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Power of Ideas: Philosophical Theories

Rene Descartes’ argument

Rene Descartes proposed a novel way of acquiring knowledge through the use of his “doubting methodology” (Moore & Bruder, 2008). He said that skepticism enabled him to know the truth. The doubting methodology was comprised of the dream conjecture and the evil demon conjecture. It is possible to perceive the world through a dream or through the influence of a demon. Descartes asserted that in order to ascertain truth he needed a “distinct criterion” framework. His “distinct criterion” framework enabled him to ascertain two things: the existence of God and the existence of self.

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Hobbes’ view

Hobbes asserted that everything is reducible to physical objects in motion. He said that perception is the reaction to the impact of external motion on a body. Thus, people have the capability to express these perceptions through speech or sign languages. However, Hobbes failed to explain the root cause of the forces that acted on people. As a result, Hobbes was unable to refute the idea that human thought originated in the human mind.

John Locke’s Theory of Representative Realism

Locke’s theory provided the intellectual framework to understand the core qualities of an object. A normal human being finds no difficulty in determining the primary qualities of a basketball or a piece of wood. Locke expounded on this theory by stating that objects possess secondary qualities. The problem with his assertion is that people tend to reach consensus when it comes to the physical description of an object if an object is perceivable through sensory perceptions.

Spinoza’s view

Spinoza made the conclusion that free will is an illusion. Spinoza argued that a human being is controlled by his biological or human nature. Thus, people go to work not because they want to work, they are driven by physical needs. Spinoza’s theory is sound when limited to biological functions like the need to sleep or go to the comfort room. However, his theory is inadequate when it comes to activities not related to the biological nature of humans. His theory cannot explain the need of a sports enthusiast to climb Mt. Everest. People do things outside the need to satisfy biological needs.

Anne Conway’s monism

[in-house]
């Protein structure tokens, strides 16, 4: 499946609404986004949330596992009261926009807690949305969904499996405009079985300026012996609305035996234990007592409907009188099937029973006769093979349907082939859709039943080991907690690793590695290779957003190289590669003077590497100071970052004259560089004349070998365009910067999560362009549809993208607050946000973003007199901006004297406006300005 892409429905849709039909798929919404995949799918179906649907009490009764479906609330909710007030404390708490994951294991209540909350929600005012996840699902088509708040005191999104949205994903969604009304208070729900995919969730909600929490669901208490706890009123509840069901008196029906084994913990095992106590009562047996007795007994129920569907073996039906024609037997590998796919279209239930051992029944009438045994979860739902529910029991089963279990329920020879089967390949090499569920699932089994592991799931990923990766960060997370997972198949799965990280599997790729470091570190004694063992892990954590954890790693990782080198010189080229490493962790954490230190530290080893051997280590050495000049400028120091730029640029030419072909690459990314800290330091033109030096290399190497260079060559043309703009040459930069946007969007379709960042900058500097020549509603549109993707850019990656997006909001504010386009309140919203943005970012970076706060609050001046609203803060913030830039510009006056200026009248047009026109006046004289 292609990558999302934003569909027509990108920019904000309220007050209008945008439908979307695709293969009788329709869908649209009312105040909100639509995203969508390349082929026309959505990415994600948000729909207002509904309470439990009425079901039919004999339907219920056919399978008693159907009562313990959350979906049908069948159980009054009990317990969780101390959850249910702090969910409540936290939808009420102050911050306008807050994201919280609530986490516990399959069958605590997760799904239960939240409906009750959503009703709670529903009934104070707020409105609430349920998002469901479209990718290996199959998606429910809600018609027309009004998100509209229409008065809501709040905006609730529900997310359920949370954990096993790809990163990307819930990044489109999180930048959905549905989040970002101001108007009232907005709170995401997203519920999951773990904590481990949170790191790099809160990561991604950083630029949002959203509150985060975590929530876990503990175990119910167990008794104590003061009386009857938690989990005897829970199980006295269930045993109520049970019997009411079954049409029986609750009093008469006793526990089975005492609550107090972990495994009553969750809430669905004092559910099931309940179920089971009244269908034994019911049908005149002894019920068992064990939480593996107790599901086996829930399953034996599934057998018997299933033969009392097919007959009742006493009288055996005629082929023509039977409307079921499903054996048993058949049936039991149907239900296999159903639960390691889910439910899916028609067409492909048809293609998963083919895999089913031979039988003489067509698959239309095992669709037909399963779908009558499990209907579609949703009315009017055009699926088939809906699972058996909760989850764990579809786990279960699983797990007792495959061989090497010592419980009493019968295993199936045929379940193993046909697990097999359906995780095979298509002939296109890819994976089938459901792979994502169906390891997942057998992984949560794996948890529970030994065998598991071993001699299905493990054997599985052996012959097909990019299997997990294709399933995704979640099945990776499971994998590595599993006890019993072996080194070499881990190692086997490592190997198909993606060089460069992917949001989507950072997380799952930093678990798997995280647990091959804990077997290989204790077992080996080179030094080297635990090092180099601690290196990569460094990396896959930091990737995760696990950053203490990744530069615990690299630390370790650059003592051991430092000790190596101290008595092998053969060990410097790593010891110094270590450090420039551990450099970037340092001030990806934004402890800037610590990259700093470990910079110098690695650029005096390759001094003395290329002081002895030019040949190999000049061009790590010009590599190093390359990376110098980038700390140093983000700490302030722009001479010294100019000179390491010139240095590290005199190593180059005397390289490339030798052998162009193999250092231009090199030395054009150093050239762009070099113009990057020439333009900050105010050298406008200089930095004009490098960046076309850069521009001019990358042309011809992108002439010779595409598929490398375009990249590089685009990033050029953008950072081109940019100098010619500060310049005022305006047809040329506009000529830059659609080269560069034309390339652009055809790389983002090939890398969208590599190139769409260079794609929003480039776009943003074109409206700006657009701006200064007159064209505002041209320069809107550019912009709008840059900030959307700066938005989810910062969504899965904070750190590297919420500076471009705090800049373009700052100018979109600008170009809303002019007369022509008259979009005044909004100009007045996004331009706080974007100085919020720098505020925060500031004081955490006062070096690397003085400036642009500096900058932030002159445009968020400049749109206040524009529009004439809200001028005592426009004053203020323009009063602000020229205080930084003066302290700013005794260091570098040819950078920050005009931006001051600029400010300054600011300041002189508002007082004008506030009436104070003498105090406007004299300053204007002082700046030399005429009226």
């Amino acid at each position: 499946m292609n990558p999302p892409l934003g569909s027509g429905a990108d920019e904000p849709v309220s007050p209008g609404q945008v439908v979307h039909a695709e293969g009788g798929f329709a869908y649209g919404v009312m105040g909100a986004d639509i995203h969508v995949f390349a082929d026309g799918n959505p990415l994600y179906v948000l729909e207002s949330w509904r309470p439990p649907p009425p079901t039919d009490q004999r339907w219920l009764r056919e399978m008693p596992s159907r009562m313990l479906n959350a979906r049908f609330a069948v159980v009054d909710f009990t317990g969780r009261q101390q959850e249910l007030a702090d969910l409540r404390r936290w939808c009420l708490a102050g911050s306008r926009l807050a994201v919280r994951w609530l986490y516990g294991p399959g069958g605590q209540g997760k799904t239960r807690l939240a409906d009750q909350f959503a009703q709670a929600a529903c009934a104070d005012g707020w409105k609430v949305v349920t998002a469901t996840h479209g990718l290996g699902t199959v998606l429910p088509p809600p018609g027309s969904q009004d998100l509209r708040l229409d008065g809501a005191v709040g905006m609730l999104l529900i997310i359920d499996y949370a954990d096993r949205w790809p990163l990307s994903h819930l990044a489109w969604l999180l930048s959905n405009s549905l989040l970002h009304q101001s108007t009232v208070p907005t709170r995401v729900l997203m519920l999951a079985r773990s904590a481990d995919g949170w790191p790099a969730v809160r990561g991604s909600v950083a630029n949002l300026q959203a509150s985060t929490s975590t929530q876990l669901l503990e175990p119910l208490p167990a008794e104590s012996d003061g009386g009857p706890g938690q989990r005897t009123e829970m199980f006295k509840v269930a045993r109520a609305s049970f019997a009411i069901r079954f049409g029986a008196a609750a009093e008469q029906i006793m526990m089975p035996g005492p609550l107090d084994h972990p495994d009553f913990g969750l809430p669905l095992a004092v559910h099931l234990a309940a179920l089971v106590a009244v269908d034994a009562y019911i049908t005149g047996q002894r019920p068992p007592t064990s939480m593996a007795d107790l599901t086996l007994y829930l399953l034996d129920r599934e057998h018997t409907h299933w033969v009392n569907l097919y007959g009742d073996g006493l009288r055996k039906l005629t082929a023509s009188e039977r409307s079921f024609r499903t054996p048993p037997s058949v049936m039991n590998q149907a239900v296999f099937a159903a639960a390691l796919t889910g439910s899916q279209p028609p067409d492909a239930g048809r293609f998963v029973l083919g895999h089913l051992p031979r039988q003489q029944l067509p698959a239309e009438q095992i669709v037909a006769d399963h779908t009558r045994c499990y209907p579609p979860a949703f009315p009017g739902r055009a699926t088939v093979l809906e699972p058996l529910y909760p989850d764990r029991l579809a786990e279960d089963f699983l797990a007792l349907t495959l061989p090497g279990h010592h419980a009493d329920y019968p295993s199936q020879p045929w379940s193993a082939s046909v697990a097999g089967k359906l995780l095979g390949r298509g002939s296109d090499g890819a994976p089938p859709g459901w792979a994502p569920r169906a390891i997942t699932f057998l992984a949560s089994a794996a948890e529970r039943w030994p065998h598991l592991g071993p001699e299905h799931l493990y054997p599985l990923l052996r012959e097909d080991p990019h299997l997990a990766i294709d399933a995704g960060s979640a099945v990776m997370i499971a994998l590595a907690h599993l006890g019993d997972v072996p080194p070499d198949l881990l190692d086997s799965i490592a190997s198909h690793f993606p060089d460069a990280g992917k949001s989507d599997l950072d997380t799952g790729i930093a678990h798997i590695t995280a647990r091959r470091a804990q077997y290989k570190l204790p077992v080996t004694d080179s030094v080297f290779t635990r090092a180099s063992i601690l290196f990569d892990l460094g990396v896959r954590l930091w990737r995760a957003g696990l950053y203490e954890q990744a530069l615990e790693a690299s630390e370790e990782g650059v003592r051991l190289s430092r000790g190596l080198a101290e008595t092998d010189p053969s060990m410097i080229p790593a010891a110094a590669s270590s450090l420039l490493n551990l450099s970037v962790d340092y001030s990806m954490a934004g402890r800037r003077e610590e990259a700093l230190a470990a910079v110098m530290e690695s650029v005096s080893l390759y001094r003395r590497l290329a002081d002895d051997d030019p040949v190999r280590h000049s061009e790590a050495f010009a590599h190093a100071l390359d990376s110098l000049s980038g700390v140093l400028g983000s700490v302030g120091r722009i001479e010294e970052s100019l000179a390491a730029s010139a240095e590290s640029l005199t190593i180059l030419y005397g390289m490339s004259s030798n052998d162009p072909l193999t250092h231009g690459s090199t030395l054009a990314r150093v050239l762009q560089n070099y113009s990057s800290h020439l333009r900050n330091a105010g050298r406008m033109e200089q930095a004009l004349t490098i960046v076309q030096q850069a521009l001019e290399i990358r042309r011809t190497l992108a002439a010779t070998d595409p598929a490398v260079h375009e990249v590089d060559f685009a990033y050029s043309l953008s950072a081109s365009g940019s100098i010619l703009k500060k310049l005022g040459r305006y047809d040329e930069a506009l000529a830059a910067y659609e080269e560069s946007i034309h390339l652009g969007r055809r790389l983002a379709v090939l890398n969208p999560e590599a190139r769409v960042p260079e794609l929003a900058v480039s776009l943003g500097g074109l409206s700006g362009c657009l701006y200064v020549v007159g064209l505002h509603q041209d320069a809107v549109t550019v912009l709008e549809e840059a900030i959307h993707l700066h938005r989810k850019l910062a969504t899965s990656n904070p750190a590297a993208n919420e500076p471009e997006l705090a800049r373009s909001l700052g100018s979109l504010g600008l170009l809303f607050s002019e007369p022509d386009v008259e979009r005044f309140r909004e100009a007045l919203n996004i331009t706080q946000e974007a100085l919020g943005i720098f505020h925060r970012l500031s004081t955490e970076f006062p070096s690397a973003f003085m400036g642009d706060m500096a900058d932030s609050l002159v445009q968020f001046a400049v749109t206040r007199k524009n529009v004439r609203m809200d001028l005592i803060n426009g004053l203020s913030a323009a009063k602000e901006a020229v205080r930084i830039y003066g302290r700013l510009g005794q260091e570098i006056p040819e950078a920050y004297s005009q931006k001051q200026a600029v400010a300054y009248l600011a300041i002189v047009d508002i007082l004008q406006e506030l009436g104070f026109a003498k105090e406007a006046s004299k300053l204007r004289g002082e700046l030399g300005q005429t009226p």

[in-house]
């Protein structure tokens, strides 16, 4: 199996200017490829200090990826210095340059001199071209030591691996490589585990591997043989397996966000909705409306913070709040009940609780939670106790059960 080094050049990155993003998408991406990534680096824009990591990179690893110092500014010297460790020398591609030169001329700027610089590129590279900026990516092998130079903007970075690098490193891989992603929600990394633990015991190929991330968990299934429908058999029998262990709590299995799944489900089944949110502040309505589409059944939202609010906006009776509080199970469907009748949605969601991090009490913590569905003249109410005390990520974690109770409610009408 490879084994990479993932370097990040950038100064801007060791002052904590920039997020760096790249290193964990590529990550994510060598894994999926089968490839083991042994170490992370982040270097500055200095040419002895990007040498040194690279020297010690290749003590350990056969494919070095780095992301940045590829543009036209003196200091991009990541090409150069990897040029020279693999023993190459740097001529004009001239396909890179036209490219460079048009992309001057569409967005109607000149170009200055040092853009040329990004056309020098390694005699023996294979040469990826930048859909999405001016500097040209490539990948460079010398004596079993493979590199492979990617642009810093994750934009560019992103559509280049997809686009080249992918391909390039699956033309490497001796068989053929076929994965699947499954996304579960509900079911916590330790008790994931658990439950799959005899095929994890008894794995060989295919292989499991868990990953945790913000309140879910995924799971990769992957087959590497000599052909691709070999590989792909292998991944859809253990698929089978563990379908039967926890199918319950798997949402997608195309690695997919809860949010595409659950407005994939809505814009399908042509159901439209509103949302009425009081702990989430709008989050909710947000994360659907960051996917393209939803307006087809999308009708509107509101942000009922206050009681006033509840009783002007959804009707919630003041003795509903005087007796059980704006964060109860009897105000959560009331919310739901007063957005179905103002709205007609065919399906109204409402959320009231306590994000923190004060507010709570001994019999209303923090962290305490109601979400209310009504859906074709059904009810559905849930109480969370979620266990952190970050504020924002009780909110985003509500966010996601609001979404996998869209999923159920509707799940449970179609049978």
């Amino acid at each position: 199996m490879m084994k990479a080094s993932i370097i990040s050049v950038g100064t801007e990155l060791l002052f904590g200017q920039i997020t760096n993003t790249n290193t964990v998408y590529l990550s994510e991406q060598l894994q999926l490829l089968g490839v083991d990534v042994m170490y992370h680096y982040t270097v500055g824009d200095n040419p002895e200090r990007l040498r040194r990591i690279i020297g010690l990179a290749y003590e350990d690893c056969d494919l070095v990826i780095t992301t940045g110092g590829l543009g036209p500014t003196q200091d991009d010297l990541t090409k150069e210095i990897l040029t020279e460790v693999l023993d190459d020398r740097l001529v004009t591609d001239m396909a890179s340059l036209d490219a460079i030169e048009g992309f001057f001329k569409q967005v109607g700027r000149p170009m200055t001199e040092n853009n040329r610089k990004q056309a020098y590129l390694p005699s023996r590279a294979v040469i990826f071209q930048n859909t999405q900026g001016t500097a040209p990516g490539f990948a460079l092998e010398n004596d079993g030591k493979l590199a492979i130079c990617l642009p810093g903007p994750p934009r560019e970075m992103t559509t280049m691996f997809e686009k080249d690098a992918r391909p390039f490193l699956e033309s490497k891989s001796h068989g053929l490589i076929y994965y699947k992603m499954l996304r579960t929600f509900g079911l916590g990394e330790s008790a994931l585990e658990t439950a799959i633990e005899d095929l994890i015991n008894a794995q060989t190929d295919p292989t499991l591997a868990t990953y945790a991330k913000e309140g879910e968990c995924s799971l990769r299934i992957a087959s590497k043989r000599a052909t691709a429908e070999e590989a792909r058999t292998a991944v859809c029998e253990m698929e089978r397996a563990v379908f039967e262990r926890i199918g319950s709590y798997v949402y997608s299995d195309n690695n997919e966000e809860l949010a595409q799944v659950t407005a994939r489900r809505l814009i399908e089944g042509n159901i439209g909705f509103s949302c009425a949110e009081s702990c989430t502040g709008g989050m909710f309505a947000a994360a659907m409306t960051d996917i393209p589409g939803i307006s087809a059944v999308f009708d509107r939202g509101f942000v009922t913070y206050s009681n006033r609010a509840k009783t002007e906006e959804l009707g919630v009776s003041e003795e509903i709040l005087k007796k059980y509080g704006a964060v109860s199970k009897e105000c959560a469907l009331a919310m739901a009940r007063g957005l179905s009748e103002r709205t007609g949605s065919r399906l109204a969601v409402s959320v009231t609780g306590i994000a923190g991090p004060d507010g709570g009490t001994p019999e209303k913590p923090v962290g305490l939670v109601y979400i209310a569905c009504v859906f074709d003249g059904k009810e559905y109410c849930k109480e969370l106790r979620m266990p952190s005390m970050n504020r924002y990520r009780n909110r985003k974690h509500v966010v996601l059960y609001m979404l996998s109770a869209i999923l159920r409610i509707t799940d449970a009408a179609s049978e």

Anne Conway asserted that everything in this world is reducible to a single substance (Moore & Bruder, 2008, p. 107). Conway pointed out that all substances were created, and these things are utterly dependent on God. Conway revealed that these things are aptly called creatures because they were created by God. She supported her claim by saying that created things have a common denominator, which is an essence that is common to every created thing. As a result, she was able to make the conclusion that every created thing possesses a mental and physical component. However, it was unclear how she arrived at the conclusion that every object has a mental component.

George Berkeley’s view

Berkeley created arguments based on the ideas of John Locke. His major contribution to the study of epistemology was the assertion that human beings have the mind to perceive the world around him. Nevertheless, Berkeley argued that only the mind has the power to perceive things. However, Berkeley went too far when he asserted that nothing exists outside the human mind.

David Hume’s arguments

David Hume questioned the validity of the uniformity of nature argument. This philosopher pointed out that repetition does not automatically guarantee the truth about a particular phenomenon. For example, the repeated display of excellent behavior does not guarantee the same outcome. There are several factors that can affect the quality of the performance. However, Hume did not consider the fact that people can make accurate predictions based on data gleaned from repeated observations.

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Immanuel Kant’s notion of the “noumena” and the phenomenal

Kant echoed the sentiments of Locke and Berkeley when it comes to the human mind’s ability to perceive the outside world. Nevertheless, he disagreed with Hume on the exact methodology needed to distinguish the truth. This philosopher asserted that there is a way to determine facts. Kant argued that people can perceive the truth using the framework called phenomena. Kant also clarified his view by saying that there is information outside the realm of the senses, and these things are perceived through the framework of “noumena” (Moore & Bruder, 2008).

Schopenhauer’s pessimism

Schopenhauer’s pessimism was based on the idea that human beings do not have the moral power to make ethical decisions. In other words, Schopenhauer believed that wickedness is part of human nature. However, he failed to recognize the innocence and purity of children. This purity in children gives people hope. More importantly Schopenhauer did not factor in the contributions made by men and women of great character.

The Best View of Metaphysics or Epistemology

The ideas of Locke, Kant, Berkeley and Hegel paved the way for the modern world. They provided the groundwork for modern psychology. However, each theory they developed contained several flaws. Therefore, it is not possible to make a general conclusion about the primacy of a particular school of thought. The best way to solve the problem is to look at the different ideas that they presented. The next step is to develop a theory that considers the best facet of every theory. At the end, the student must develop a theory that harmonizes different ideas validated through the use of the scientific method and common sense.

Reference

Moore, B., & Bruder, K. (2008). The power of ideas. New York: McGraw-Hill.

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